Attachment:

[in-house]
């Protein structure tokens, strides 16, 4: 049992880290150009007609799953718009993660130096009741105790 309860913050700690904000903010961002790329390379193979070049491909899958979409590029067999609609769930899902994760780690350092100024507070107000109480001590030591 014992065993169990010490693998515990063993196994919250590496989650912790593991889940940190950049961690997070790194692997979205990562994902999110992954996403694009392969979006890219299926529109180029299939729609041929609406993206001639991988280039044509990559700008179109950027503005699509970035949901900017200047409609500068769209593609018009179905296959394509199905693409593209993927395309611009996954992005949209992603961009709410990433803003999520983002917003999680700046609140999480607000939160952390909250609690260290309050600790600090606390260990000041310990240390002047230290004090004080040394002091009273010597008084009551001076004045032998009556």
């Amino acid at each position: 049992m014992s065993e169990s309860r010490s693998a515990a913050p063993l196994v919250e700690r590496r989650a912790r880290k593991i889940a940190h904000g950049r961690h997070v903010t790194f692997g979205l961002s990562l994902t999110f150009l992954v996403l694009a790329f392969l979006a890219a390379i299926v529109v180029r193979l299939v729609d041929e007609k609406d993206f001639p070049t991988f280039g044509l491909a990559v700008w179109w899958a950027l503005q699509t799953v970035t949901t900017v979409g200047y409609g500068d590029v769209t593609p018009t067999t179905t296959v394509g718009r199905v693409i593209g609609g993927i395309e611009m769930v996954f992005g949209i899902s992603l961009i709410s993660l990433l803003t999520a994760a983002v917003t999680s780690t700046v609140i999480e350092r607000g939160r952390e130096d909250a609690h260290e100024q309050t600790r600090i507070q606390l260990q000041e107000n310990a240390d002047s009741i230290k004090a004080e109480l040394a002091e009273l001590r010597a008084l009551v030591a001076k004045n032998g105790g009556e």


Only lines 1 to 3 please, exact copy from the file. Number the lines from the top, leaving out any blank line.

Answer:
[in-house]
């Protein structure tokens, strides 16, 4: 049992880290150009007609799953718009993660130096009741105790 309860913050700690904000903010961002790329390379193979070049491909899958979409590029067999609609769930899902994760780690350092100024507070107000109480001590030591 014992065993169990010490693998515990063993196994919250590496989650912790593991889940940190950049961690997070790194692997979205990562994902999110992954996403694009392969979006890219299926529109180029299939729609041929609406993206001639991988280039044509990559700008179109950027503005699509970035949901900017200047409609500068769209593609018009179905296959394509199905693409593209993927395309611009996954992005949209992603961009709410990433803003999520983002917003999680700046609140999480607000939160952390909250609690260290309050600790600090606390260990000041310990240390002047230290004090004080040394002091009273010597008084009551001076004045032998009556």
């Amino acid at each position: 049992m014992s065993e169990s309860r010490s693998a515990a913050p063993l196994v919250e700690r590496r989650a912790r880290k593991i889940a940190h904000g950049r961690h997070v903010t790194f692997g979205l961002s990562l994902t999110f150009l992954v996403l694009a790329f392969l979006a890219a390379i299926v529109v180029r193979l299939v729609d041929e007609k609406d993206f001639p070049t991988f280039g044509l491909a990559v700008w179109w899958a950027l503005q699509t799953v970035t949901t900017v979409g200047y409609g500068d590029v769209t593609p018009t067999t179905t296959v394509g718009r199905v693409i593209g609609g993927i395309e611009m769930v996954f992005g949209i899902s992603l961009i709410s993660l990433l803003t999520a994760a983002v917003t999680s780690t700046v609140i999480e350092r607000g939160r952390e130096d909250a609690h260290e100024q309050t600790r600090i507070q606390l260990q000041e107000n310990a240390d002047s009741i230290k004090a004080e109480l040394a002091e009273l001590r010597a008084l009551v030591a001076k004045n032998g105790g009556e």